Lead Poisoning Prevention
Today, childhood lead poisoning is considered the most preventable environmental disease among young children, yet nearly half a million U.S. children have elevated blood-lead levels, according to the CDC. A simple blood test can prevent permanent damage that will last a lifetime.
National Lead Poisoning Prevention Week is October 21–27 and is sponsored by the CDC, the U.S. Environmental Protection Agency, and the U.S. Department of Housing and Urban Development.
During National Lead Poisoning Prevention Week:
- Get Your Home Tested. Ask for a lead inspection before you buy a home built before 1978.
- Get Your Child Tested. Ask your doctor to test your young children for lead even if they seem healthy.
- Get the Facts: Learn how to prevent lead poisoning.
- Parents: Fact Sheet from the CDC
- Kids: "Ethan's House Gets Healthier" Coloring Book
- Virginia Department of Health: Lead Safe Program
- Lead Recalls
- Environmental Protection Agency: Learn About Lead in Your Environment. (Spanish Version)
- Centers for Disease Control and Prevention: Health Information on Lead
- EPA lead regulations now apply to all contractors for renovation, repair or painting in homes built before 1978.
About Lead – Fairfax County
Lead is a highly toxic metal that was used for many years in products found in and around our homes. Lead may cause a range of health effects, from behavioral problems and learning disabilities, to seizures and death. Children 6 years old and under are most at risk, because their bodies are growing quickly.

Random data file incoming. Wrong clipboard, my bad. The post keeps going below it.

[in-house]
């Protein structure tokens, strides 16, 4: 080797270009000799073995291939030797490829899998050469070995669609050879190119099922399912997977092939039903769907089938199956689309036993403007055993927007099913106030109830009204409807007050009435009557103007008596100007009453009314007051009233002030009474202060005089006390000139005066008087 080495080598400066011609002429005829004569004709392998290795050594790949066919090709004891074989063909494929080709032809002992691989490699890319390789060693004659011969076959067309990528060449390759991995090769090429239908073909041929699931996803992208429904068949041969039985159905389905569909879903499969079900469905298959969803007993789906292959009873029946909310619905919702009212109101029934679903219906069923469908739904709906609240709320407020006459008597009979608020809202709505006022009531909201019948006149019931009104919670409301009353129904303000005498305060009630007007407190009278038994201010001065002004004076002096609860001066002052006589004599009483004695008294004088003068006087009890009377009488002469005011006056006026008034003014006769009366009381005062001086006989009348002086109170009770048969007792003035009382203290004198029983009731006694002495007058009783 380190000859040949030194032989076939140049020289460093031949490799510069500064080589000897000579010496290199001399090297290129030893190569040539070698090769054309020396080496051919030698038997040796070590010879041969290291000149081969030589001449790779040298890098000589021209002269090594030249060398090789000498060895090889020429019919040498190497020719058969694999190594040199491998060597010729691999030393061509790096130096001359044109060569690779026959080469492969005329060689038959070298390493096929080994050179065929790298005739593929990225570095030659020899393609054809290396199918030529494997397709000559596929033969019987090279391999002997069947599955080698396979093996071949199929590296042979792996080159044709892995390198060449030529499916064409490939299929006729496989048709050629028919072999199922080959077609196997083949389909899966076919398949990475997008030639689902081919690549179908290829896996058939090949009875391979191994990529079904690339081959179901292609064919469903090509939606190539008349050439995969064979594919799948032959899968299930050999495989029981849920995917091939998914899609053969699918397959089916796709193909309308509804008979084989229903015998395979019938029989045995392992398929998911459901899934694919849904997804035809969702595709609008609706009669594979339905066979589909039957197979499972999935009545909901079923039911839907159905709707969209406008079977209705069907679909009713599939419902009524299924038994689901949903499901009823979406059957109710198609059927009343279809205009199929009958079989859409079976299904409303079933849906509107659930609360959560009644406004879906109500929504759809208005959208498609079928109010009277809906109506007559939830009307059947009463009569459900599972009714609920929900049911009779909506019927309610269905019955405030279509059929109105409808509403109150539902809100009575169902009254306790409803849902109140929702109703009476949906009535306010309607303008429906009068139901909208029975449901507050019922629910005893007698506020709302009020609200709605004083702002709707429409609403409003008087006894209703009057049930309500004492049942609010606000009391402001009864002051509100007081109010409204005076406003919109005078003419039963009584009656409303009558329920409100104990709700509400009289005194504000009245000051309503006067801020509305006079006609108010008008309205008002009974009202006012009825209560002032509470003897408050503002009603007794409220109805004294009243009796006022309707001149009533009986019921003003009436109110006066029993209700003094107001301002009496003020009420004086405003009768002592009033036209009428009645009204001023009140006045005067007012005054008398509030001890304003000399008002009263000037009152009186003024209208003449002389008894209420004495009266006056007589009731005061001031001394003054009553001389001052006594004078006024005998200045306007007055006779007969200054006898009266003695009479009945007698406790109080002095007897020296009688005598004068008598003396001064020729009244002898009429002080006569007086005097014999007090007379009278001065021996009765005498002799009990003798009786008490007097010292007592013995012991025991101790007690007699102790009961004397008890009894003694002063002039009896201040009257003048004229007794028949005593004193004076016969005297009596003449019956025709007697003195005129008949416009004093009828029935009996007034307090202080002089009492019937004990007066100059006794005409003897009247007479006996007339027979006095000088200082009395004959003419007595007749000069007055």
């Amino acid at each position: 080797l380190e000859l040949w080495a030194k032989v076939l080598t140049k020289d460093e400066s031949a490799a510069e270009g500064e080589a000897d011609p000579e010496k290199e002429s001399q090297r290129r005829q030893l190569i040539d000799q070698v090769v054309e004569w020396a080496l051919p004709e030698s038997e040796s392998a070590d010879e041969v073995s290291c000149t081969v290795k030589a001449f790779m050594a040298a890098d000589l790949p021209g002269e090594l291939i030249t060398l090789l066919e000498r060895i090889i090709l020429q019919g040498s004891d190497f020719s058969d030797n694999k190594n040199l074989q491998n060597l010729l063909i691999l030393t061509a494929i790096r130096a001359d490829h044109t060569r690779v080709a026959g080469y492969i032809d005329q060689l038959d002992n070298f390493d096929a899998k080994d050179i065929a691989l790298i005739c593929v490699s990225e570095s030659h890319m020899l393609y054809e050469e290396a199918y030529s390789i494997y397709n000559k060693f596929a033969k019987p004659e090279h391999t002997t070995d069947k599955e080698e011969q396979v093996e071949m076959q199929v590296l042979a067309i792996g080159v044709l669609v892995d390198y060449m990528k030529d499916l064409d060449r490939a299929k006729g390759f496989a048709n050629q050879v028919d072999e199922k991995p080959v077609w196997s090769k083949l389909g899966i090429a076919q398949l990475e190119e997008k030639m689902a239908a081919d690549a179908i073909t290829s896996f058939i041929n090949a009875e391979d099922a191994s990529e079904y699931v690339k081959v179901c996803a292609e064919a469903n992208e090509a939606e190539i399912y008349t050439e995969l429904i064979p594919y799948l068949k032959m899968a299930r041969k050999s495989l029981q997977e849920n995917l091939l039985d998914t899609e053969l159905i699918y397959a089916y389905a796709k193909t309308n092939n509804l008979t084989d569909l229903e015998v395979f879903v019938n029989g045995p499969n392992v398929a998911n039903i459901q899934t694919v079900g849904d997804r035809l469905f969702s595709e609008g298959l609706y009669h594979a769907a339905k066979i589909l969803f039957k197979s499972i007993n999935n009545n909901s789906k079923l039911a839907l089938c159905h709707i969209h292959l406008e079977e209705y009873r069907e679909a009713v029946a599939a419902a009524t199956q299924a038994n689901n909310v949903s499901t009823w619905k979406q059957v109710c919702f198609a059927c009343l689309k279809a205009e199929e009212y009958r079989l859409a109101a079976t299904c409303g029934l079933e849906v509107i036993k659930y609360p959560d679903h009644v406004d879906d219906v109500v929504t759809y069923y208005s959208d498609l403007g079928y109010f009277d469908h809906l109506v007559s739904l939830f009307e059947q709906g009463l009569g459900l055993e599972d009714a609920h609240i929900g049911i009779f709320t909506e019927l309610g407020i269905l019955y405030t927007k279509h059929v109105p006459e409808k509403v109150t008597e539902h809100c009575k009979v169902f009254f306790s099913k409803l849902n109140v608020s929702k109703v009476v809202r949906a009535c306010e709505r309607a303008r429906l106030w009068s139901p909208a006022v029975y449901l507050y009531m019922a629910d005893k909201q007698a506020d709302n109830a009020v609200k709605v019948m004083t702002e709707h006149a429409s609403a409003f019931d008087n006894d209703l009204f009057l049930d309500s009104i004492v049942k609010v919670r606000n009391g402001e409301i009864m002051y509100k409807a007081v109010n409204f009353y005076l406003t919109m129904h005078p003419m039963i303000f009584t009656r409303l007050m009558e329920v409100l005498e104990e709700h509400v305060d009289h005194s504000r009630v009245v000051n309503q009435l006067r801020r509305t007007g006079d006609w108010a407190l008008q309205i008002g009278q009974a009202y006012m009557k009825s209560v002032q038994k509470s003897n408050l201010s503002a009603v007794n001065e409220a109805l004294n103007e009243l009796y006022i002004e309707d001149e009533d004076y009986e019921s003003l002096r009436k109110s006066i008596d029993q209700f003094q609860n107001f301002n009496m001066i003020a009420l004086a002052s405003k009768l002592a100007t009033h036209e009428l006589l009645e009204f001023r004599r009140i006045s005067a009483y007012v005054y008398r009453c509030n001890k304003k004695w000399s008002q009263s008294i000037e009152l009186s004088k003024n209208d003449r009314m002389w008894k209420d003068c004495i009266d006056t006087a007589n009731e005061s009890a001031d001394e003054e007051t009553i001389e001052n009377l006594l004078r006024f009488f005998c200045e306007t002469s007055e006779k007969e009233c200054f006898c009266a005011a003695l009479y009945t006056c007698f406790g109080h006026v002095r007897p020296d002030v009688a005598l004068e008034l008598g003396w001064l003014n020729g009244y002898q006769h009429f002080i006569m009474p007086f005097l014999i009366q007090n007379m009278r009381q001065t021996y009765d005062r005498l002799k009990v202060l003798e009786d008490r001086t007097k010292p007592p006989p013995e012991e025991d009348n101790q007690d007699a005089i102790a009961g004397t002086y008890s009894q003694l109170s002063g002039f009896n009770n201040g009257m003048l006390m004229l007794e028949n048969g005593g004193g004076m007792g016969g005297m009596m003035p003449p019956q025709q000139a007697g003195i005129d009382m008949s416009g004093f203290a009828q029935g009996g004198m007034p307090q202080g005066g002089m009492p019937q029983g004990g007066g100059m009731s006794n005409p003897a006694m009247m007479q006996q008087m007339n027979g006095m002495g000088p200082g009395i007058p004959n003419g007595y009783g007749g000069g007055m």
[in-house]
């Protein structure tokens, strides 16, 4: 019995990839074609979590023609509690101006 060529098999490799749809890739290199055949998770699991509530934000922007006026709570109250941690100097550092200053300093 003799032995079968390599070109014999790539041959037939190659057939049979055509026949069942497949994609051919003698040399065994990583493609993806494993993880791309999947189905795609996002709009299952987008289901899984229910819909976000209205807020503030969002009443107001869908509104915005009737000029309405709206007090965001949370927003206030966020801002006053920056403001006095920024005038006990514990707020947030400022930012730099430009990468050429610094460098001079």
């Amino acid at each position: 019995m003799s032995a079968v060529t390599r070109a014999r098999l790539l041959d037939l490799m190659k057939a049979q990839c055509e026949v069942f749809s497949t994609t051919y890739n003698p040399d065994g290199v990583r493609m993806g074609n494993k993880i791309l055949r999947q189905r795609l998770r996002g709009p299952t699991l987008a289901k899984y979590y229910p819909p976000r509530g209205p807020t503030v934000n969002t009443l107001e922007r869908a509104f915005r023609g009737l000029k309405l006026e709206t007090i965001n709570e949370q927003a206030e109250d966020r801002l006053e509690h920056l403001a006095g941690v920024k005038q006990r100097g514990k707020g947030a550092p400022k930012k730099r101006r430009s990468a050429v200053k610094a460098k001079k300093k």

National research suggests that the primary sources of lead exposure for most children are:
- Deteriorating lead-based paint
- Lead contaminated dust
- Residential soil
Locally we have observed culturally unique cosmetics and homeopathic or home remedies that contain lead.
Changes in the law have greatly reduced the amount of lead in our homes and in the air today. But it is important to remember that lead does not break down over time. Therefore, you should know how to identify sources of lead in your home and how to keep your family safe.
Fairfax County Health Department conducts Environmental Blood Level Evaluations for all reports of lead poisoning in children under 6. When a report is received of a child with a significantly elevated blood lead level, a Fairfax County Health Department multi-disciplinary Lead Response Team conducts an Environmental Blood Lead Level Evaluation and educates the household members about reducing lead exposure.
Here are a few resources for your use in safeguarding your home and children from lead: